industrial chemicals that aren't meant for human consumption.

The Pew discussions deliberately excluded environmental groups that think
biotechnology is inherently immoral or dangerous, as well as libertarian
groups that think the only problem is too much federal regulation.
Participants had to accept the premises that biotechnology is here to stay
and that it has to be regulated properly. That still left a wide range of
opinion.Several participants said that while the Pew discussions
deadlocked, sentiment could change rapidly if a biotech-related disaster
were to occur, such as scientific evidence that the new foods are harming

"My view is that the American public is generally comfortable with biotech
crops and animals, but they don't know a lot about them," said Gregory
Jaffe, director of biotechnology issues at the Center for Science in the
Public Interest and a participant in the Pew discussions. "If a crisis
were to occur, there could be a very swift and strong backlash against the


Mae Wan Ho vs Conrad Lichtenstein, Nottingham, Monday 2nd June

- Samantha.Chalmers@cropgen.org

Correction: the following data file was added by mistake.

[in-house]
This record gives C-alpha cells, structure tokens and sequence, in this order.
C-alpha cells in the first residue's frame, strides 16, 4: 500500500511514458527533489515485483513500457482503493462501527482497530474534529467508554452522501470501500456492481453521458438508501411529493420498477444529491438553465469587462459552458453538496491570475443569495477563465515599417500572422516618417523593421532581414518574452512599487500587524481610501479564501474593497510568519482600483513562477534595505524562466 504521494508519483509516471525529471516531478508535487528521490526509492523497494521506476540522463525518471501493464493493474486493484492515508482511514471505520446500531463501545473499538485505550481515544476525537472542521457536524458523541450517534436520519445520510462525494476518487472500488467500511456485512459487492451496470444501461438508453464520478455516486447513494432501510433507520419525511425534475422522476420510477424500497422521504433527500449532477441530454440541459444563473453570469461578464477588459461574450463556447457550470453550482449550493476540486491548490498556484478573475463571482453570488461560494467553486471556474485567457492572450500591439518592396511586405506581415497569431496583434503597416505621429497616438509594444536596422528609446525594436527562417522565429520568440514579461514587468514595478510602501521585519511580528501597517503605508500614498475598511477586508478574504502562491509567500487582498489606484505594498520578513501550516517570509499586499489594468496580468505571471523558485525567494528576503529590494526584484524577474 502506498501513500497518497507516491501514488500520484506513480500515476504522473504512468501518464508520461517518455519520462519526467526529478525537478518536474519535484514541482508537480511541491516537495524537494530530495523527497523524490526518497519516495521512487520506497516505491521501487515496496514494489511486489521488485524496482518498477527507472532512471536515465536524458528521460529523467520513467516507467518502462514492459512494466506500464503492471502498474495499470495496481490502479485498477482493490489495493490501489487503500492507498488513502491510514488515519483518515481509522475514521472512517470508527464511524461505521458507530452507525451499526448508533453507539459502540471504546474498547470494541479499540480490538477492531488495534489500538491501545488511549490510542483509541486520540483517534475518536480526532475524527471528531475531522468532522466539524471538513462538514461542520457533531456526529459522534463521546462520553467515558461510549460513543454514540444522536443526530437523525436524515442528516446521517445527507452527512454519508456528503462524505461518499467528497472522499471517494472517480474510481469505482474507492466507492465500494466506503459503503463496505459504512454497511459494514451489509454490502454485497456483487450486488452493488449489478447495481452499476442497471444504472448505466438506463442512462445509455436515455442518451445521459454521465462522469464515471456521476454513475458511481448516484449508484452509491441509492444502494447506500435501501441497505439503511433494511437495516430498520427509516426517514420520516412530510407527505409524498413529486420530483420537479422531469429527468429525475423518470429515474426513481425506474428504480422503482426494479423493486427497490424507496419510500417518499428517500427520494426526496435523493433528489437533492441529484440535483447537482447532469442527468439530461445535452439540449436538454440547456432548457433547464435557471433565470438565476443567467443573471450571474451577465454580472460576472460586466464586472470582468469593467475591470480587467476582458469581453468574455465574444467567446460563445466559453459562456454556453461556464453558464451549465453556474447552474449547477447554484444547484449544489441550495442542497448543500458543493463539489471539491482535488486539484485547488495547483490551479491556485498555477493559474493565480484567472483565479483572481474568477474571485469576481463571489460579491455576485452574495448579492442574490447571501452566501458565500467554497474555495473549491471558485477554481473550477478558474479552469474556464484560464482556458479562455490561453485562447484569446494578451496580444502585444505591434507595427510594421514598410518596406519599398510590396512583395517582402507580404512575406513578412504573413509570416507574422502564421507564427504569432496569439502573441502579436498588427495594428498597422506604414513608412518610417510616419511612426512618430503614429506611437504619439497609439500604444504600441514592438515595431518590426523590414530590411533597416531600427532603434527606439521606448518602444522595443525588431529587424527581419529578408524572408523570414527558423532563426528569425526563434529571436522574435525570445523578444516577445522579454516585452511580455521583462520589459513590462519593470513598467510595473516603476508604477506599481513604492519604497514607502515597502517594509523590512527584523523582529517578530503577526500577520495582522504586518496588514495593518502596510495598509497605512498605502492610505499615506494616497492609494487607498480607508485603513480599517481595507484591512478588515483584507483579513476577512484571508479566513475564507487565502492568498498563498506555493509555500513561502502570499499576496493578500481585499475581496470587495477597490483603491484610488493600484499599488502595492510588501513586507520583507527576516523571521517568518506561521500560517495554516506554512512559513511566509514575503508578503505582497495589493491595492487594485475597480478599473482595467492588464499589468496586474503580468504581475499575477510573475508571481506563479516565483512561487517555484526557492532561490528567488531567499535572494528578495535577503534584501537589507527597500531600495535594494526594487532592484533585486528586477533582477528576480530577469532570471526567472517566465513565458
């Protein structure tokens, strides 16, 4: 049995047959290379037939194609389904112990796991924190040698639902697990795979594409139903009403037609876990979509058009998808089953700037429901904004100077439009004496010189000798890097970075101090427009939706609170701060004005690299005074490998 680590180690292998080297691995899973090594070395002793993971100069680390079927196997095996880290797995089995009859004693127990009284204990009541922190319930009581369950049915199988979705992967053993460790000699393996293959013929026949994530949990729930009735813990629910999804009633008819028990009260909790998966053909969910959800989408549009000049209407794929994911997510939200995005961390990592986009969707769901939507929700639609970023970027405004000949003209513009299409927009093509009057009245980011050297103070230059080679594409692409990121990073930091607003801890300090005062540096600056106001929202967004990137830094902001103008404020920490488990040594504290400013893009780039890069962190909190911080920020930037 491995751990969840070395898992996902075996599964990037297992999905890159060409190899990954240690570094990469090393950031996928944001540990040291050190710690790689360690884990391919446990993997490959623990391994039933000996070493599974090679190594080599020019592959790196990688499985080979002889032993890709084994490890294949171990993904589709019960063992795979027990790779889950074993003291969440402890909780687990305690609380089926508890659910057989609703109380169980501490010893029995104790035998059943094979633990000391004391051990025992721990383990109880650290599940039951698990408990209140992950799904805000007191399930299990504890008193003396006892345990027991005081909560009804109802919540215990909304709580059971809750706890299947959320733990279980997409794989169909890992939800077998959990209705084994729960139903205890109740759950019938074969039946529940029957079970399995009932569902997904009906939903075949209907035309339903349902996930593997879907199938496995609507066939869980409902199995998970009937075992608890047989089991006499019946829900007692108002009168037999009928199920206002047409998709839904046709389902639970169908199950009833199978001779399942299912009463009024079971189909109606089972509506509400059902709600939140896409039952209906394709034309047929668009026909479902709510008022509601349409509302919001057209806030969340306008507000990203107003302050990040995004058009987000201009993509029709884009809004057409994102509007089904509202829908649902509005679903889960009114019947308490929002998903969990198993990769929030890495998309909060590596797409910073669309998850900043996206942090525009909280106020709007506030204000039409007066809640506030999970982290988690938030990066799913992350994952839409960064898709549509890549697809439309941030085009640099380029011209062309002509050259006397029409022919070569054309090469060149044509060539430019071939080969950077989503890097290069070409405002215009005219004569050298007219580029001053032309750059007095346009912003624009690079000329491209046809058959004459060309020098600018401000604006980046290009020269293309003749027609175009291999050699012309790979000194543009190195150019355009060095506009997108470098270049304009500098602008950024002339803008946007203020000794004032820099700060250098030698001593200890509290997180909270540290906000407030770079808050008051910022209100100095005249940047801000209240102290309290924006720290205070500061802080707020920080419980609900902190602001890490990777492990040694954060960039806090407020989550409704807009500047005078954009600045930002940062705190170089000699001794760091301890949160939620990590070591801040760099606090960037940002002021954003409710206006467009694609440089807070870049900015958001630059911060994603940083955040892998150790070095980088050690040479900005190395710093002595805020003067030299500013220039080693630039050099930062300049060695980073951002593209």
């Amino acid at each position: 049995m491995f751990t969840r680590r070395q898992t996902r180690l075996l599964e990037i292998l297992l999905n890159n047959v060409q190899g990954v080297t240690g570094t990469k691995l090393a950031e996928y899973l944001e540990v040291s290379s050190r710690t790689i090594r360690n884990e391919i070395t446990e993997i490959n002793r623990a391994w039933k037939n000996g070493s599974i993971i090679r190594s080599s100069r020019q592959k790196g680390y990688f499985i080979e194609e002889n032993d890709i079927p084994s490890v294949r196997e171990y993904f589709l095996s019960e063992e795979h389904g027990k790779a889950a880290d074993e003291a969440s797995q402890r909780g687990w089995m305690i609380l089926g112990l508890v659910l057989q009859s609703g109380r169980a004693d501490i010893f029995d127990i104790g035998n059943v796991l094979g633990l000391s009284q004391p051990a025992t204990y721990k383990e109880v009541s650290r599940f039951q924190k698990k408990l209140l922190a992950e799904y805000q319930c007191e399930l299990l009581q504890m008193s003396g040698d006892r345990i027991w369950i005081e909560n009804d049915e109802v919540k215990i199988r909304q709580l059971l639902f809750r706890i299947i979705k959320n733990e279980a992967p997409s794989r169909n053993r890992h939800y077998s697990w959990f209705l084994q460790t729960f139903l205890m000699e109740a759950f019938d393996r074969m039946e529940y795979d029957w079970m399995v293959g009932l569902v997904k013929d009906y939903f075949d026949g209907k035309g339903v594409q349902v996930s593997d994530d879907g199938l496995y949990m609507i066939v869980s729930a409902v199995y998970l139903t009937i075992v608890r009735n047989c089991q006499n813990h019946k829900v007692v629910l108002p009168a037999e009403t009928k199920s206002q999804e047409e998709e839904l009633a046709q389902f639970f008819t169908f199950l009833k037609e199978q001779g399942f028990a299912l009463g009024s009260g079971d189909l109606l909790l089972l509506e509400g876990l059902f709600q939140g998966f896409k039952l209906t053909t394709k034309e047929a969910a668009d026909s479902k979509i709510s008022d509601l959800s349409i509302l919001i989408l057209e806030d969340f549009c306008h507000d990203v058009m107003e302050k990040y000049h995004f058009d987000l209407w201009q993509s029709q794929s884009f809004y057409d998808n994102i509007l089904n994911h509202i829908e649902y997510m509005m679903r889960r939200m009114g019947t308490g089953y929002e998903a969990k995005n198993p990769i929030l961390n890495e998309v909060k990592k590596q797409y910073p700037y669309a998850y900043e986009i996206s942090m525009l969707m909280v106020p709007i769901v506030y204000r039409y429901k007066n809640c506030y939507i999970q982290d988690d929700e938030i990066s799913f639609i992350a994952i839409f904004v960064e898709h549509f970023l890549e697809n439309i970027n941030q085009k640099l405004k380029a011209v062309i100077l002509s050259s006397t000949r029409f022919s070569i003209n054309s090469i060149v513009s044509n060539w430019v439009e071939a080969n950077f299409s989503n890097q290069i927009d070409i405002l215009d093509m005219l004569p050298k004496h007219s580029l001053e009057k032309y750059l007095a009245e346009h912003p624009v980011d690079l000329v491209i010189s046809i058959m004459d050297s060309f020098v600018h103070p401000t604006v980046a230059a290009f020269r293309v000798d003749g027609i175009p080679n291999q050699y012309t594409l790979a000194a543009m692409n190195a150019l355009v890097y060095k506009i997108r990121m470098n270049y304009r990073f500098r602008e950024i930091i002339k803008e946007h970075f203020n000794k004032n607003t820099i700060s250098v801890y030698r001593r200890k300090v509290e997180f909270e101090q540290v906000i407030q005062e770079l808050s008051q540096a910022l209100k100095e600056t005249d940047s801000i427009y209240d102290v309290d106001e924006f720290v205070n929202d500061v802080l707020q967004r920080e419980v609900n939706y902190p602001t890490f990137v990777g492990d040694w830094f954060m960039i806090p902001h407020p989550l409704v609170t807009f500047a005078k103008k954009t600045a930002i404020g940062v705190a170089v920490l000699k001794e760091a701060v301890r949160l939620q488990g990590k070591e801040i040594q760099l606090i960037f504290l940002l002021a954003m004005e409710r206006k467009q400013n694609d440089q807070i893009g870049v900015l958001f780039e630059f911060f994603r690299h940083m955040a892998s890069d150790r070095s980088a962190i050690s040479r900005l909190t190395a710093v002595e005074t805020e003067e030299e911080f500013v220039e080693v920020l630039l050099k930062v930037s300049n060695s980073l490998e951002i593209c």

Conrad Lichtenstein is debating with Mae Wan Ho on Monday at Nottingham
Trent University, UK


Professor Conrad Lichtenstein is Professor of Molecular Biology, School of
Biological Sciences, Queen Mary, University of London. He has over 25
years of research experience in the field of Molecular Biology. His
research group was the first to engineer resistance to virus infections in
genetically modified plants, and has been involved in producing GM cotton
plants in Pakistan, with resistance to a serious viral disease.

Dr. Mae-Wan Ho, long-time critic of neo-Darwinism and genetic engineering,
and pioneer of a ‘physics of organisms’, is one of the most influential
and widely sought-after speakers in the new paradigm of organic science.
As Director and co-founder of the Institute of Science in Society and
scientific advisor to the Third World Network, she has had plenty of
opportunity to put her science in action. Mae-Wan has written more than